from The American Heritage® Dictionary of the English Language, 5th Edition.
- noun A triangular sail hoisted on a stay.
from The Century Dictionary.
- noun Any sail which hoists upon a stay. See
from the GNU version of the Collaborative International Dictionary of English.
- noun (Naut.) Any sail extended on a stay.
from Wiktionary, Creative Commons Attribution/Share-Alike License.
- noun nautical A
fore-and-aft rigged sailwhose luffcan be affixed to a stayrunning forward from a mast to the deck, the bowspritor to another mast.
from WordNet 3.0 Copyright 2006 by Princeton University. All rights reserved.
- noun a fore-and-aft sail set on a stay (as between two masts)
Sorry, no etymologies found.
My hands were full with the flying-jib, jib, and staysail; and by the time this part of my task was accomplished the Ghost was leaping into the south-west, the wind on her quarter and all her sheets to starboard.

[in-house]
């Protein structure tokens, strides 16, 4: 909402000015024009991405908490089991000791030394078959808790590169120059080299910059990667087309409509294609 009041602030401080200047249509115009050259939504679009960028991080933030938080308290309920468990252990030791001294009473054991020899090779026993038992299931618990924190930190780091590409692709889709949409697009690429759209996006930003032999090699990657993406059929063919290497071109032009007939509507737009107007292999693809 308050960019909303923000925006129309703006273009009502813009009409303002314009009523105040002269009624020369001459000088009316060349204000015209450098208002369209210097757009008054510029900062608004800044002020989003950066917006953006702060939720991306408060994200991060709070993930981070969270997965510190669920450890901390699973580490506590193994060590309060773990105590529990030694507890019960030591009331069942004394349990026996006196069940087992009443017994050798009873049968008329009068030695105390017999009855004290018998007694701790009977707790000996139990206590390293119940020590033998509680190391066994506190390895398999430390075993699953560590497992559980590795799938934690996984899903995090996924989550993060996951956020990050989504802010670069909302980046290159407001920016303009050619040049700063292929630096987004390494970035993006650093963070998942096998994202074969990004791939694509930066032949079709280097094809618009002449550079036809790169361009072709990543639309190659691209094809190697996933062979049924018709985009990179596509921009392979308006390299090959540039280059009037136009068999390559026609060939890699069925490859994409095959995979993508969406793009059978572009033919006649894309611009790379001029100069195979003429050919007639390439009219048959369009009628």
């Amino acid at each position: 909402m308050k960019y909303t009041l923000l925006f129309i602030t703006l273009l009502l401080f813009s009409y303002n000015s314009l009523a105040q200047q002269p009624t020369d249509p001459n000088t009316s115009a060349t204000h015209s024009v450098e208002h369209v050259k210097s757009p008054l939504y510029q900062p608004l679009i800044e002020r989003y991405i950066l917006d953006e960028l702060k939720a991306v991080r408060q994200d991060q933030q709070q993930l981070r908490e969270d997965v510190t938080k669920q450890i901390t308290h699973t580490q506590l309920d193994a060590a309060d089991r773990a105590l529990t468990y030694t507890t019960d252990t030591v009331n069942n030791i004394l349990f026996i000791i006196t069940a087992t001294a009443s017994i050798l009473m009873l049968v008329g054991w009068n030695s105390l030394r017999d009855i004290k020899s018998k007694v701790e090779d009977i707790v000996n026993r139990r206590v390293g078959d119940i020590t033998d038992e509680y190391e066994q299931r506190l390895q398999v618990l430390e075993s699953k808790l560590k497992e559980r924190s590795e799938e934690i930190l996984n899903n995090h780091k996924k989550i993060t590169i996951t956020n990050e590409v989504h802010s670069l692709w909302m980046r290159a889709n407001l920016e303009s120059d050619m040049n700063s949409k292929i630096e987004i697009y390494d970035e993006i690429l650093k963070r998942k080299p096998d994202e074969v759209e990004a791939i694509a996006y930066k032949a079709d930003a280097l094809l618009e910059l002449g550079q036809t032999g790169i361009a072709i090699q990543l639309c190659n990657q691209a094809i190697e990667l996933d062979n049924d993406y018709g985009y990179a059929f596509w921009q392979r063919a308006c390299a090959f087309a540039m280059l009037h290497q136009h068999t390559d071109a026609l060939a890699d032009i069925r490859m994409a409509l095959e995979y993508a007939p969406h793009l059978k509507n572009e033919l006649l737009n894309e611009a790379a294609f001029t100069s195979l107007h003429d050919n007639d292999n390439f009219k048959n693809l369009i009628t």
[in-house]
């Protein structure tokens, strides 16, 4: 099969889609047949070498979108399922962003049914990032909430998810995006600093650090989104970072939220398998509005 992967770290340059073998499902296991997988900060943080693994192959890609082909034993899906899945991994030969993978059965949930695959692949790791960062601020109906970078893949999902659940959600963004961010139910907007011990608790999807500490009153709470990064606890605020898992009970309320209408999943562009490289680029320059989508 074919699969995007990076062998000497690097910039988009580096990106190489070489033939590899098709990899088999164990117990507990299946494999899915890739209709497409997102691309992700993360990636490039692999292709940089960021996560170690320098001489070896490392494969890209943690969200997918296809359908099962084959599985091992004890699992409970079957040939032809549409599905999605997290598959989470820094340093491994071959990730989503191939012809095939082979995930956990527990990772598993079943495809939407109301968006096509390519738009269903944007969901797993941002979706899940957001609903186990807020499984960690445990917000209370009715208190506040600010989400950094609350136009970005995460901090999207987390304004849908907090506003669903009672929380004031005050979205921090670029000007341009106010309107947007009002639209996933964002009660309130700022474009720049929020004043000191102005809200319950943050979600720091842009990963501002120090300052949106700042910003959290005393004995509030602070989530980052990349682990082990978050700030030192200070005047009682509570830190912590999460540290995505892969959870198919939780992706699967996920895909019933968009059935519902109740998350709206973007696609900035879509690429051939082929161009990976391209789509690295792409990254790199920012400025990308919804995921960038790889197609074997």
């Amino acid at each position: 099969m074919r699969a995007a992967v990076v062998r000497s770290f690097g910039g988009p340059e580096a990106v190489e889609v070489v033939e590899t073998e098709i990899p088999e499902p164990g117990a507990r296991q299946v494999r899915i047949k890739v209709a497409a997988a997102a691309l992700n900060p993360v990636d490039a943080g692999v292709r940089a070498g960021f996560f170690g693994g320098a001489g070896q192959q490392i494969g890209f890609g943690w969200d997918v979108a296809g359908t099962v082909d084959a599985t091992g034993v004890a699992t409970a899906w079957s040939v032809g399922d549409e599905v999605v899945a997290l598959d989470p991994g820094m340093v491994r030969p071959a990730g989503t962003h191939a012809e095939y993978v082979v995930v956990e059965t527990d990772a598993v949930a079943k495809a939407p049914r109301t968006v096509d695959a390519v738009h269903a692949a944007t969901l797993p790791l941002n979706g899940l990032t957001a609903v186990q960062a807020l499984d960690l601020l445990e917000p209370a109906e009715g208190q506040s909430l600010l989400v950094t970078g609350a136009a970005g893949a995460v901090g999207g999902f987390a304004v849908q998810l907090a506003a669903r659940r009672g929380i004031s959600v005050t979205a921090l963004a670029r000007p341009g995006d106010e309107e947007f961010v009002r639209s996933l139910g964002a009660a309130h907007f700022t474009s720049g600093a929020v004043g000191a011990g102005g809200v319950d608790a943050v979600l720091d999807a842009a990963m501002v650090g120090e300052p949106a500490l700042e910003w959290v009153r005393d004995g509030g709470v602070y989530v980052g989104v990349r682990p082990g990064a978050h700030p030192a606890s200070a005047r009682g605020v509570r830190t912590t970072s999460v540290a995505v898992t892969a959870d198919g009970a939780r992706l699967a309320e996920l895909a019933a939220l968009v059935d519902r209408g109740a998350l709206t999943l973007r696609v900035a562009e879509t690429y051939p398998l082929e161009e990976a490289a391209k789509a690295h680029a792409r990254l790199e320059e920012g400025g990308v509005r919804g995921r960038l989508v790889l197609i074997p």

The full-jib was also set, and, as it departed in shreds, the fore-topmast staysail was being hoisted.
Louis muttered in my ear, as I passed forward to see to taking in the flying jib and staysail.
Lars with the broken leg, and Davis laid off for keeps -- why, sir, we'll soon be that weak it'll take both watches to set a staysail.
As the schooner went into the wind and backed her jib and staysail the whaleboat was swung out.
The heavy block hurtled through the air, smashing Dorety's head like an egg-shell and hurtling on and back and forth as the staysail whipped and slatted in the wind.
"Old Kinross is setting that fisherman's staysail," he remarked quietly.
"Why hasn't he got that big fisherman's staysail on her?" she demanded irritably.
Captain Cullen bent over suddenly and cast the staysail-sheet off from its pin.
The Jessie swung off under her full staysail, then the foresail, double-reefed, was run up.